Sandra Crook, a former Human Resources Manager, was born in the north-west of England, but after several years living and working in South Africa, Germany and Spain, and cruising the waterways of France in a Dutch barge, she has recently settled on the Dorset coast. Her writing career began in the late nineties, when two of her articles were published by the Financial Times Weekend supplement. This pinnacle of journalistic success was, sadly, never again revisited, though further articles for regional and animal magazines were accepted before she began writing short fiction. She has had short stories published in a number of anthologies, and enjoyed writing success in several competitions. Shortly before turning her attention to relocating earlier this year, she won competitions in Flash 500, Writing Magazine and Writers’ Forum, and her story, Finn, was awarded second place in the 2015 Magic Oxygen Literary Prize by a panel of 19 judges from four continents. This year she also won both first and second prize in the Flash 500 Annual Short Story Competition with Triangles and Rosemary’s Baby.
Alice Cairns and Mary Trend are recent graduates who have been writing together since they were seven years old. At Oxford University they collaborated on a series of student plays, from a modern retelling of The Comedy of Errors to a Victorian era ghost story. Since graduating last year, they won Toasted Fiction Theatre's radio play competition and had their entry recorded in front of a studio audience. It will be released as a podcast on iTunes soon! They also write a blog - Milk & Honey - that looks at ways of relishing the reading experience by matching a book to the perfect season, snack and cup of tea! What's more, they were featured in an InkTears blogpost on how to write with a partner.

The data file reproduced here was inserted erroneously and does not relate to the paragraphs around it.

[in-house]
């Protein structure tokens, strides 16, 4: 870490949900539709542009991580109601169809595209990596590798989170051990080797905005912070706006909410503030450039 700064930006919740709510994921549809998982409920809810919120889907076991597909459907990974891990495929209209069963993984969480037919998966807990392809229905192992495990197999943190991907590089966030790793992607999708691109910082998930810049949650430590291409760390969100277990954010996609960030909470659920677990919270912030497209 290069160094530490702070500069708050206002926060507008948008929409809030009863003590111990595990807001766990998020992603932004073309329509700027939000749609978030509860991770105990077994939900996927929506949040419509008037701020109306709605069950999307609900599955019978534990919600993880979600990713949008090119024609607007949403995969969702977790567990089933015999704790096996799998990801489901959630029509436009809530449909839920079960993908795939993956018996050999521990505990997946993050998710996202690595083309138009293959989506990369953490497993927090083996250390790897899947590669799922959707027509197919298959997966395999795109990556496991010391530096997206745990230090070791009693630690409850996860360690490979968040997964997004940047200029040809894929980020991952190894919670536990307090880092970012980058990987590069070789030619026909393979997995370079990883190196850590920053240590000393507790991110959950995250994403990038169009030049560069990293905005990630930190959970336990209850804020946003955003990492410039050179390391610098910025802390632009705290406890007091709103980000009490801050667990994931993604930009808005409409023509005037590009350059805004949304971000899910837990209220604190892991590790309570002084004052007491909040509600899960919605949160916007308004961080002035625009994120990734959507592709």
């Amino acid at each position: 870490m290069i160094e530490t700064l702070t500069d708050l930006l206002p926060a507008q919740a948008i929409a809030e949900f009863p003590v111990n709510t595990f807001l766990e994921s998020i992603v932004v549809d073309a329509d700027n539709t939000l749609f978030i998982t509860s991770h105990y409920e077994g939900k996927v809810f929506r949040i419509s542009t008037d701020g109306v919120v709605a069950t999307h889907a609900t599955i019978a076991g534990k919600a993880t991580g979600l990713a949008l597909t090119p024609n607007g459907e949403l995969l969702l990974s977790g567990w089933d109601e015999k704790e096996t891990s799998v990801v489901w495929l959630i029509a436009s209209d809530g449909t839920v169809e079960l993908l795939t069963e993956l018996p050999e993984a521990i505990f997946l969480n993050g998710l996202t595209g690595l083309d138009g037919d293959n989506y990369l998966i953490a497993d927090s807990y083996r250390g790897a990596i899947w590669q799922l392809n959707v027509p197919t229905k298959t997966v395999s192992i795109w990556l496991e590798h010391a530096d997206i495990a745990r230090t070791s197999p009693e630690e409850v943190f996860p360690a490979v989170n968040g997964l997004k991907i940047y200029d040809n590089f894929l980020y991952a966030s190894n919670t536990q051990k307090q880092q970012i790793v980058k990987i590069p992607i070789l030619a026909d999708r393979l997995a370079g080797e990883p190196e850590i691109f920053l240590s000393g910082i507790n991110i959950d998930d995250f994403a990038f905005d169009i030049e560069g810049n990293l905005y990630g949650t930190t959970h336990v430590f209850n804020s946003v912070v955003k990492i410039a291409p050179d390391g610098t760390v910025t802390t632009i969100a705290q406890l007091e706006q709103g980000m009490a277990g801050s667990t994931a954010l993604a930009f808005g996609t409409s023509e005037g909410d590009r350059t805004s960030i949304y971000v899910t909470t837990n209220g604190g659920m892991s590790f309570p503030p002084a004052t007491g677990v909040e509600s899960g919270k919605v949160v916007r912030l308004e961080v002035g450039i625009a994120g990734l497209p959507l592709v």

Emma J Myatt is a full time mother and full time writer who runs a holiday let/writers' retreat business. She also keeps chickens, gets lovingly bossed about by her cats and her favourite hobby is ignoring the housework. She's had a tussle with early stage breast cancer this year but is glad to say she's winning and the whole thing has been one big inspiration to write and live even more. She writes whenever she can, reads as much as possible, loves cooking, walks along the coastal path where she lives for inspiration and swims to keep fit. She's not quite sure how she fits everything in but somehow, she does. She's won a few competitions in the past, including the Just Write/Writing Magazine 2016 competition, Flash500, Hour of Writes weekly competition (a few times) and been runner up/shortlisted/honourably mentioned/highly commended in lots more. She loves writing and is perfectly happy when she's at the keyboard. Read more at emmajmyatt.wordpress.com